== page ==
Last month, a Norfolk, Virginia woman won a $1.5 million jury verdict resulting from injuries incurred in a 2013 auto accident.
The woman was stopped in construction traffic when she was hit from behind by a Honda Crosstour going 60 mph. The Hondo driver said he never saw her; obviously the crash was the result of some sort of distraction, according to the plaintiff’s attorney. It is surprising that the woman only suffered two fractured bones in her left foot considering that it was difficult to differentiate the front from the back or her vehicle after the crash. Although the bones in her foot have healed, she still lives in pain on a daily basis. A second surgery may be an option, but chances of the pain going away is slim.
Fortunately this woman was able to rely on a jury of her peers to examine the facts and determine how much she should recover for her injuries, pain and suffering and loss of enjoyment of life. After a two-day trial, the jury awarded the plaintiff $1.5 million in damages.
There are many people that may think that the verdict was too high; many others might think it was too low. Consider how much you use your feet in any given day. You get out of bed and walk to the bathroom, then to the kitchen to make your coffee. Next, it’s time to shower, get dressed, and brush your teeth. That all happens even before you leave the house; even before your work day begins (which may be a job requiring you to stand for much of the day). Maybe this woman had a job in which she was on her feet for eight hours. Maybe just pushing the gas pedal of her car causes pain. Maybe she jogged or worked out at the gym daily. Maybe she ran marathons. Is $1.5 million worth giving up the quality of life you once had? Is it enough to endure pain every time you put your foot to the floor? Would you trade healthy, pain-free feet for $1.5 million?
Our Founding Fathers understood the importance of the right to trial by jury. A victim submits his/her case and damages to a jury and a jury decides how much the loss is worth. Every injury, every injured person, every case is different; many factors must be considered when evaluating a case and reaching a settlement. Yet this fundamental right is under nearly constant attack today. Why? Because “tort reformers” suggest that the system is swimming in a sea of “frivolous lawsuits” and needs, therefore, to cap the damages that citizens can recover.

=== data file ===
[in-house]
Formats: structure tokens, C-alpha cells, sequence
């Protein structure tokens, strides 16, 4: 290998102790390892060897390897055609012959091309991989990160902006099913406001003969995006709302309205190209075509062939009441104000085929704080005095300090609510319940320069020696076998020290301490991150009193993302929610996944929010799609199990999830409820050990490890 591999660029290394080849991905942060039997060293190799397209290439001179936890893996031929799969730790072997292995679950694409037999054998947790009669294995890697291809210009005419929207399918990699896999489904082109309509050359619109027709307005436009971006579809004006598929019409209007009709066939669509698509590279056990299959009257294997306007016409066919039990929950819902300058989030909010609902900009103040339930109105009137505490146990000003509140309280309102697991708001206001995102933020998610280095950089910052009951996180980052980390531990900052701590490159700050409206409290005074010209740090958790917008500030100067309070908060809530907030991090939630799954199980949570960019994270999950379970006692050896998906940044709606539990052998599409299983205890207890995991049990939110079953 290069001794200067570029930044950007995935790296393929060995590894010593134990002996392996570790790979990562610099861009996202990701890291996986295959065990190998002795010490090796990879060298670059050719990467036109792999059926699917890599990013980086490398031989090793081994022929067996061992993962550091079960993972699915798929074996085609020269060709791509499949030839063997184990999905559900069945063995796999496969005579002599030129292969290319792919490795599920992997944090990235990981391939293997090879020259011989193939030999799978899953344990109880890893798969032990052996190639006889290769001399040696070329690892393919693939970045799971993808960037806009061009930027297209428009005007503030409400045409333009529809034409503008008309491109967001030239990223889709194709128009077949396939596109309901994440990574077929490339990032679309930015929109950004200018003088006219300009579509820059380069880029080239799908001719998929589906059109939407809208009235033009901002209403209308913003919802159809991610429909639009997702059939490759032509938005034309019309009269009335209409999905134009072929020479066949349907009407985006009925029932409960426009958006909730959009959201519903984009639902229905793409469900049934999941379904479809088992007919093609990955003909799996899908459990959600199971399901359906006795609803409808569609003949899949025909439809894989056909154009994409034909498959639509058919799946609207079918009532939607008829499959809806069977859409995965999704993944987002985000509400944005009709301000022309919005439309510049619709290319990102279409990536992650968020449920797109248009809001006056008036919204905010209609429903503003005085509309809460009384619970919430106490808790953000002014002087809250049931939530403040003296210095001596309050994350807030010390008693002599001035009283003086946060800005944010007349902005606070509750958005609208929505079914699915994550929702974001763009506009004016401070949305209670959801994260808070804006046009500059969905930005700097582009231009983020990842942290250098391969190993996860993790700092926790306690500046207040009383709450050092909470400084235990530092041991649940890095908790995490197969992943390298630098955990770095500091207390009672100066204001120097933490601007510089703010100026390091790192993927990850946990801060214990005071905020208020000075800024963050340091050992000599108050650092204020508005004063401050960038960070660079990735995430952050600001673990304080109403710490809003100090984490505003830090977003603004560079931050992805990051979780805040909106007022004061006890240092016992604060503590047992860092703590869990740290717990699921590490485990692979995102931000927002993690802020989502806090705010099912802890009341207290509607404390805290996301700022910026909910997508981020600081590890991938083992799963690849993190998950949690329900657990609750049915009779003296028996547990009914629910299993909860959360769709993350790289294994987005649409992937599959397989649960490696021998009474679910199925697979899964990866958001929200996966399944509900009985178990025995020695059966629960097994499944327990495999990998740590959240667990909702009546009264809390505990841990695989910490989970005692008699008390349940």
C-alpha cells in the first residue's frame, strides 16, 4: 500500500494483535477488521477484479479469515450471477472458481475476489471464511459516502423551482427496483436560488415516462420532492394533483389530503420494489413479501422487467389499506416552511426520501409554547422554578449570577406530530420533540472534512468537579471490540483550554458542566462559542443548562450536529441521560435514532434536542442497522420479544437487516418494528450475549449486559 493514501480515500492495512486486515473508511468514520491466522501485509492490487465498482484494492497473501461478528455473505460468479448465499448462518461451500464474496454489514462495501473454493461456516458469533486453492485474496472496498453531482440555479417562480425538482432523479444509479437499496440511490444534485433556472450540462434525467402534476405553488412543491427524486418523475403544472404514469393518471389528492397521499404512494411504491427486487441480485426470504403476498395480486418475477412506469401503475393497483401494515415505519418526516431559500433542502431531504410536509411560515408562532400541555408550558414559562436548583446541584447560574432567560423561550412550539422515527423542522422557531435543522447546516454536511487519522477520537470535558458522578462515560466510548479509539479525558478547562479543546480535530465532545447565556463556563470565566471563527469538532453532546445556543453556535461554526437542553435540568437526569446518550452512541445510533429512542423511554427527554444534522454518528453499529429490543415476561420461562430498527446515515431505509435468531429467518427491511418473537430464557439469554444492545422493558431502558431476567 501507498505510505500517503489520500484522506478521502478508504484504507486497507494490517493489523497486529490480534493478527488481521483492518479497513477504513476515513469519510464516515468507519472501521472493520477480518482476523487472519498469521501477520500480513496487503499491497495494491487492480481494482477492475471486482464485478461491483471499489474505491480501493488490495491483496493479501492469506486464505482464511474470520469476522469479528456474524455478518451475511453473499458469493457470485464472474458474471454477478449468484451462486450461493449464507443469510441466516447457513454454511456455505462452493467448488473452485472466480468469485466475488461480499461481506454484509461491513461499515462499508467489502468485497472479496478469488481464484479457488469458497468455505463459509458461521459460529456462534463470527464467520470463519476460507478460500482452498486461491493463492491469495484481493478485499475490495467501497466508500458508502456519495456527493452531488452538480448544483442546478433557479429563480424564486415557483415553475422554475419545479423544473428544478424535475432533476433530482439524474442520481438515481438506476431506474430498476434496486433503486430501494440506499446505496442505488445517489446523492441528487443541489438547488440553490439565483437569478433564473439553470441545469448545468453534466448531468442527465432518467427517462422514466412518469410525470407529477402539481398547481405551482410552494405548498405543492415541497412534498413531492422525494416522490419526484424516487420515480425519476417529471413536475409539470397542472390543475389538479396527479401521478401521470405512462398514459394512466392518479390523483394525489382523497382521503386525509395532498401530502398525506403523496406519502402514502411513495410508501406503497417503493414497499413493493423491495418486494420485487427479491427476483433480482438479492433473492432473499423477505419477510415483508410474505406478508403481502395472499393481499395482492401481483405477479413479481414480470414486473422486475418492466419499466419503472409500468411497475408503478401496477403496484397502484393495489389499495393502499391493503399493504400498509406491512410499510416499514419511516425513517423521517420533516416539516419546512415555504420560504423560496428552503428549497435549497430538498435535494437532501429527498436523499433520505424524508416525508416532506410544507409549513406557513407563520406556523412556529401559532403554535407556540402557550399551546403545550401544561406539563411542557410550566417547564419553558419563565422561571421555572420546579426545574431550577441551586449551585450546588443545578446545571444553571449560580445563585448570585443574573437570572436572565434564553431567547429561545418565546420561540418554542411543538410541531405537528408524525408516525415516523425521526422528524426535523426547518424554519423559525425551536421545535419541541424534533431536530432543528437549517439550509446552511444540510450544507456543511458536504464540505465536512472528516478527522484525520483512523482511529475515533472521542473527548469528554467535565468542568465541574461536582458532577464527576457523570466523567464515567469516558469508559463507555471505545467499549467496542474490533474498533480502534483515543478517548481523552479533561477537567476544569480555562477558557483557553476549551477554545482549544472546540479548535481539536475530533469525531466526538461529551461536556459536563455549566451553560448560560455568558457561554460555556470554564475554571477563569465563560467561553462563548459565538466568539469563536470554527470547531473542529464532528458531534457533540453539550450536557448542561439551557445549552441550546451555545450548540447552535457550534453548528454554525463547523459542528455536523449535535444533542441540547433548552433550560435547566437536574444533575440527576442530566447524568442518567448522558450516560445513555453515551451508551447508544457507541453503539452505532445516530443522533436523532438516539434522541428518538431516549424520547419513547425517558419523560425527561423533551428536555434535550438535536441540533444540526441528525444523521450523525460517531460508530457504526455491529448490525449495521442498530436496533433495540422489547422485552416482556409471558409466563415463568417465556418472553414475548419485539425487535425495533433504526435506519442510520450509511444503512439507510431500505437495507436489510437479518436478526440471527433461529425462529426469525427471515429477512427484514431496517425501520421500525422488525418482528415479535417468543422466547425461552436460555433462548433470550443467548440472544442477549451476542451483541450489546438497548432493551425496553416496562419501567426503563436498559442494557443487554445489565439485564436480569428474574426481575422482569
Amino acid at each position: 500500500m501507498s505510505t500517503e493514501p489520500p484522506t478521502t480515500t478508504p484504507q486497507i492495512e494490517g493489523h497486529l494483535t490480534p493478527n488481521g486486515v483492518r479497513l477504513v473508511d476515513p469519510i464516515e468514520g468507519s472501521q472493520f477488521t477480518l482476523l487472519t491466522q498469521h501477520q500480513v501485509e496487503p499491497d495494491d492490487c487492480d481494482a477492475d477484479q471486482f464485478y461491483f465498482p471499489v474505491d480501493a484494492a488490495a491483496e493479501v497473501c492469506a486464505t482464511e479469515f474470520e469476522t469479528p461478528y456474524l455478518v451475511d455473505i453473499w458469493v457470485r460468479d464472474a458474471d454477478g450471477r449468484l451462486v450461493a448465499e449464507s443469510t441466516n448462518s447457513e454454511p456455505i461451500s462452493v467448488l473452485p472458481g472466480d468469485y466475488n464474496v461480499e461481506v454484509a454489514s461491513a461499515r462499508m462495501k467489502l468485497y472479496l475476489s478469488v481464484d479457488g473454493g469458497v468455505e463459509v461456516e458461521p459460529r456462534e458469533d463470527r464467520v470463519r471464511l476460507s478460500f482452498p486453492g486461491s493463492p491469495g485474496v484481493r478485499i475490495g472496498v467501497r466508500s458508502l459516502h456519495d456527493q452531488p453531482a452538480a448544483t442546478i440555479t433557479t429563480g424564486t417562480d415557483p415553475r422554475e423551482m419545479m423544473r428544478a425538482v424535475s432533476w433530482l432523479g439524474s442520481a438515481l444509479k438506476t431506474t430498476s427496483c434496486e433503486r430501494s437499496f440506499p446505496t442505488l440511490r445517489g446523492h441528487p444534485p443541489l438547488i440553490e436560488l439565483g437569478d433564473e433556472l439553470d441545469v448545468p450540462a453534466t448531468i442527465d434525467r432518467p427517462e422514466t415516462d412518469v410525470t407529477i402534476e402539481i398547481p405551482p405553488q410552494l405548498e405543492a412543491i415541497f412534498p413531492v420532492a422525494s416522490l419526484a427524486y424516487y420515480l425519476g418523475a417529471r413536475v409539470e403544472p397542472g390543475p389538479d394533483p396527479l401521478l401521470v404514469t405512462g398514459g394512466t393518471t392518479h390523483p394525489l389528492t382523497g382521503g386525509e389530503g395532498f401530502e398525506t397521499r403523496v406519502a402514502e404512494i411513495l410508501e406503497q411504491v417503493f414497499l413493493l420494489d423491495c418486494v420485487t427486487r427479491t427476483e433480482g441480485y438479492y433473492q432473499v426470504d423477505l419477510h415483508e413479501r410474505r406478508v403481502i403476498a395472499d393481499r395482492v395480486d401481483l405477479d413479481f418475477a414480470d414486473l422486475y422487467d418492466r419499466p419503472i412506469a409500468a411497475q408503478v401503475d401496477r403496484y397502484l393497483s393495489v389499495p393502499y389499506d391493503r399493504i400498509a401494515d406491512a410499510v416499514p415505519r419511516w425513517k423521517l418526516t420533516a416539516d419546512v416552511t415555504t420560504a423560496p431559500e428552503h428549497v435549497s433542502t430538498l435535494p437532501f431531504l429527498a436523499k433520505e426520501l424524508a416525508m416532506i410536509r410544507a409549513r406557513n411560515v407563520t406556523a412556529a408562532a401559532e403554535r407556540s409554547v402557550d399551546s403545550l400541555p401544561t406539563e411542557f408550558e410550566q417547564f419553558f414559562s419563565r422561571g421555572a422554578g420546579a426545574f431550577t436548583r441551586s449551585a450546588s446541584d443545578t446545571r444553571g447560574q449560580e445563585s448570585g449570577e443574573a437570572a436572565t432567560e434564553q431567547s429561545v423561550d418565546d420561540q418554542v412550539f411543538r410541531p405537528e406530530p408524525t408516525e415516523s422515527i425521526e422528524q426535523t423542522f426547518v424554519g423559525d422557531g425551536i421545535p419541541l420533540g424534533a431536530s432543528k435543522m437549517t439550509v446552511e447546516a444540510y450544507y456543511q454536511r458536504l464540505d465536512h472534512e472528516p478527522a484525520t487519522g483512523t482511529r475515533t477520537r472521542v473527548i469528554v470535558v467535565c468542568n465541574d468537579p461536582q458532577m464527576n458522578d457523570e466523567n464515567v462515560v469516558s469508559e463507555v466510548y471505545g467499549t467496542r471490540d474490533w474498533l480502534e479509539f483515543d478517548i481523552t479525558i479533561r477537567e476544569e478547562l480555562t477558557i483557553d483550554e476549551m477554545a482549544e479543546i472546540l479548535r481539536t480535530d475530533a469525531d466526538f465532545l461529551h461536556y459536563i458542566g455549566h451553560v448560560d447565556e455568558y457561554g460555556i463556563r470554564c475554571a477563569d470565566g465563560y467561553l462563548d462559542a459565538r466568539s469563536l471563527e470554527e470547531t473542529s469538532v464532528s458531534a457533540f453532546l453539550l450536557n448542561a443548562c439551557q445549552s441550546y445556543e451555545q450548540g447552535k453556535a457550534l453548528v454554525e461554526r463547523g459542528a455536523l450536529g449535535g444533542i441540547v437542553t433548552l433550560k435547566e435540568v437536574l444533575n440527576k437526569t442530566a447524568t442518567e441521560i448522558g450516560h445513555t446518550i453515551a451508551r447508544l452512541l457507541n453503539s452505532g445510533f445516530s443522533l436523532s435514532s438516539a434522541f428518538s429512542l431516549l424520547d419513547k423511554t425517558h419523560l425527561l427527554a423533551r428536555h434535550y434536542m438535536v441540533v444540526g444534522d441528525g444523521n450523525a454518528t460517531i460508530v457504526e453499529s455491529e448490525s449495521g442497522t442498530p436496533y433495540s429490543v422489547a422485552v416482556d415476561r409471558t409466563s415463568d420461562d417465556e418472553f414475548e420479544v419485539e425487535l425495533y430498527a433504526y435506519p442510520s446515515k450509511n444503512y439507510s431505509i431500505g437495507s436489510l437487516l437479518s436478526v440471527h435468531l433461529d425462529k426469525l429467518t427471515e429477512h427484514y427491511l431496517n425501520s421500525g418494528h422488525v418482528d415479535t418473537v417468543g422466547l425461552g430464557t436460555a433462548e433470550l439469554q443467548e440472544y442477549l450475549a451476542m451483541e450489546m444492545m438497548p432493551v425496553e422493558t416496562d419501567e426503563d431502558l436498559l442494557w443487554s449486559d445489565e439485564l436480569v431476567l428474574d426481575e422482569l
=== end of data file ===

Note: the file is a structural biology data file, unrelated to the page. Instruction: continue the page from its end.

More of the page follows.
For those that need a reminder (especially before going to the polls today), tort reform is the legislative insertion of restrictions on litigation that prevents a judge or jury from being solely responsible for addressing the harm caused by one citizen against another or a corporation against a citizen. It is cleverly disguised by those who proffer it. Using terms like “frivolous lawsuit”, “runaway juries”, “lawsuit abuse” or “jackpot justice”, these corporately financed “tort reformers” seek to limit the amounts of money a citizen can receive in damages from a judge or jury. When “tort reform” bails out irresponsible individuals and corporation wrongdoers, victims are left in financial ruin and taxpayers end up with the bill in the form of Medicare and Medicaid.
On this, Election Day, consider these facts when you go to the polls. Is that the system you want? Justice should not be for sale – at any price! I ask you to strongly consider the reality of tort reform before casting your vote today.
Attorney, certified civil mediator, and award-winning author of the Zachary Blake Betrayal Series—Mark Bello is also the CEO of Lawsuit Financial and the country’s leading expert in providing non-recourse lawsuit funding to plaintiffs involved in pending litigation. He is also a member of the State Bar of Michigan, a sustaining member of the Michigan Association for Justice, and a member of the American Association for Justice.